A large percentage of Mexican-Americans are Catholic -- not just nominally Catholic but devoutly and unabashedly Catholic. Some secular commentators make no secret of their delight that some Hispanics are abandoning Catholicism.

These commentators fail to realize that Hispanics become Pentecostals and evangelicals, not Episcopalians or members of some New Age cult. In other words, they don't leave the Catholic Church because it is too traditional on moral issues: They leave because it isn't traditional enough.

When Democrats talk about economic issues or entitlement issues or immigration issues, many Latinos respond. But when the subject is sex, family or abortion, Latinos resonate with Republicans. One of our "alternative newspapers" here in California reports that many Hispanics don't realize that the Democrats are the party of abortion. Jim Holman's San Diego News Notes clearly insinuates that Democrats strategically conceal their pro-abortion extremism from their Hispanic constituents.

I have lost track of the number of times I have read about some Sacramento legislative assault on the family that was opposed by "a coalition of Republicans and Hispanic Democrats." For instance, a bill providing for an extension of existing domestic partnership benefits easily passed in Sacramento this past month.

In the California Assembly (the equivalent of the House of Representatives in Congress) all Democrats voted for, all Republicans voted against, with the exception of six abstentions. All the abstentions were Democrats, indicating how firmly the party leaders enforced party discipline.

The most notable fact about the abstentions is that two-thirds of them were Hispanic crossovers. Four of those six abstentions were members of the Latino Caucus, including its chairman, Marco Antonio Firebaugh. In the Senate, there were no abstentions. The only deviation from rigid partisanship was Dean Florez, a Democratic senator from the Central Valley, the farm heartland of California.

Farrell's position demonstrates that, contrary to the Democratic Party line, it is possible to have nuanced positions on abortion. Farrell is alone among visible Democrats in calling for partner notification as a requirement for abortion. California is probably not ready for that, but I do believe parental notification is an issue with widespread appeal. The protests of the pro-abortion extremists will reveal the fundamentally antisocial nature of their position.


So here are a couple of strategic questions someone should ask in the next debate. Maybe an older Mexican-American lady could stand up from the audience and ask the candidates why her son's wife can have an abortion without even telling him. Maybe she could mention that no one in her family would dream of sending her 13-year-old granddaughter to the doctor by herself.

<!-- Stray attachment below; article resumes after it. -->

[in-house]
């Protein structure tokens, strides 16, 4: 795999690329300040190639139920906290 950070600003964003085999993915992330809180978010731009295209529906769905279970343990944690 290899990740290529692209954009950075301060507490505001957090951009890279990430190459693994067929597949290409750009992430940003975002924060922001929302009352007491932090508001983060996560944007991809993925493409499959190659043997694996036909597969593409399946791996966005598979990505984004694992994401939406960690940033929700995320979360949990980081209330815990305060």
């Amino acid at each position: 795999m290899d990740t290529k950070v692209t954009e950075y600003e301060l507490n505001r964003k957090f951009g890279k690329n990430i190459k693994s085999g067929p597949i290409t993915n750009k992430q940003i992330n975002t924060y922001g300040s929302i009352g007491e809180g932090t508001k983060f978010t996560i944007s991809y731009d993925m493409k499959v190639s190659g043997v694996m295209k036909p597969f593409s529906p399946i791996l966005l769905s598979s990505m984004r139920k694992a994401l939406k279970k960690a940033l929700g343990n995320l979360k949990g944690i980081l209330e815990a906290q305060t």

So why does the state of California allow her to leave public school to go to an abortion clinic without any adult in the family even knowing about it?

Maybe one of the other candidates could ask Bustamante a few pointed questions about Davis administration policies. Why does the attorney general of California restrict the sale of Catholic hospitals? (Catholic hospitals often stipulate that the buyer agree to follow their current policies against providing abortions. They don't want to sell a hospital called St. So-and-So and have it provide abortions while appearing Catholic. California's attorney general ruled that sellers of hospitals located in California cannot impose such conditions of sale.)

Maybe another candidate could ask whether abortion clinics are mandatory reporters of child abuse. Is there any girl young enough, with a boyfriend old enough, that the clinics should be required to report a possible case of statutory rape? (The attorney general was specifically asked to rule on this very question last summer.) Why was this a tough question for the Davis administration, Mr. Bustamante?

If another candidate has the guts to ask these questions, maybe some of those Mexican grandmothers would start telling Cruz he ought to be ashamed of himself for hanging around with such a disreputable character as Gray Davis. If they do, the great recall election of 2003 really will be up for grabs.

Jennifer Roback Morse is a research fellow at the Hoover Institution at Stanford University. She is the author of Love and Economics: Why the Laissez-Faire Family Doesn't Work.

This column first appeared in the National Catholic Register. Used by permission of the author.